The Blue Eyed Six: The Legends

St. Joseph’s Spring, Fort Indiantown Gap

Note: This is the third part of “The Blue Eyed Six.” Part one can be found here: The Murder of Joseph Raber and part two can is located here: The Trials and Executions.

I was getting ready to leave St. Joseph’s Spring when the blue car I had encountered arrived at the spring. I watched as the middle-aged couple parked their car and got out. I instantly recognized them as the couple that had been at the Moonshine Church. I stood watching them as they made a straight line for me and for a moment I thought they were locals who were upset I had been in the cemetery.

“We need to thank you,” the man spoke. I stared at them with a curious look. “You were at the Raber grave. We took a chance it was his grave you were at, so we found it quickly. Saved us a lot of time at that stop.” He continued, introducing himself as Bruce and the lady with him was his wife, Patty. The couple were from York County and were spending the day exploring some of the haunted places in Lebanon and Berks Counties.

“You know that Moonshine Church is one of the most haunted places in the state?” Bruce continued without slowing. “It is haunted by the men who killed Raber – all six of them are buried there in unmarked graves. If you come up there at night you’ll see six sets of eyes staring at you.”

Before I could tell them the truth about the burials, Bruce asked, “So what brought you here? Legend tripping?” I cringed at that phrase. I introduced myself before giving them the bad news – the six men were not buried at Moonshine Cemetery.

There are a number of common mistakes that are often repeated involving “The Blue Eyed Six” and the Moonshine Cemetery. First, many people believe “The Blue Eyed Six” are all buried at the Moonshine Cemetery – only Joseph Raber, the victim, is buried here. Other stories state all six were hung for the crime from a tree within the cemetery, which did not happen – only five of the men were executed and the executions happened in Lebanon. Another legend that often surfaces when people tell the story is only five of them were tried for the murder – all six were tried and George Zechman had a retrial where he was found not guilty. The final story that is often told about the crime and burials is the men were secretly reburied in the cemetery – this never happened and all six still remain at their original burial sites. Note: I believe the idea of “The Blue Eyed Six” being reburied in Moonshine Cemetery comes from Stichler’s body being buried in the backyard of the family home. The grave had been considered lost for years, which made people think it was secretly reburied in the cemetery.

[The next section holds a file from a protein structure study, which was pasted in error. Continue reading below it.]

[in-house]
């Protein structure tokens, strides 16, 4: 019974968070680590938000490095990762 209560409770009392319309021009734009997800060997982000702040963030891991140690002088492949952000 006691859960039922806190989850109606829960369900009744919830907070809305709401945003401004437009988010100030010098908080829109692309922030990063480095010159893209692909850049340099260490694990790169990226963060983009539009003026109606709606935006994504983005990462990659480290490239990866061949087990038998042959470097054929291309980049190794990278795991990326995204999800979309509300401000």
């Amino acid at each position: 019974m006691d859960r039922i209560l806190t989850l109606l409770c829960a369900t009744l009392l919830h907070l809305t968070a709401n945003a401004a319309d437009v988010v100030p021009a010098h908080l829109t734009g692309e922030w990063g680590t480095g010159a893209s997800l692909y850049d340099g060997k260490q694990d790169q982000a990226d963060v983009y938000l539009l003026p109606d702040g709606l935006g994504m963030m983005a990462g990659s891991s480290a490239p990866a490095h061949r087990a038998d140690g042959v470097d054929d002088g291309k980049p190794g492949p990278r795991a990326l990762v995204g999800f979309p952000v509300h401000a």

Though I was familiar with many of the legends connected to the murder of Joseph Raber and the Moonshine Church, there were a few new ones to me. The majority of these stories held the familiar feeling of an urban legend or “a friend of a friend told me” story.

The most common legend connected to Moonshine Church and Cemetery is: six sets of glowing blue eyes haunt the cemetery, standing guard over their unmarked graves. While many claim it to be true, there is an element of urban legend in them. To see the ghosts, one has to either 1) walk around the church three times, 2) walk around the cemetery three times, or as one supposed witness claims 3) walk once around the outer perimeter of the cemetery backwards.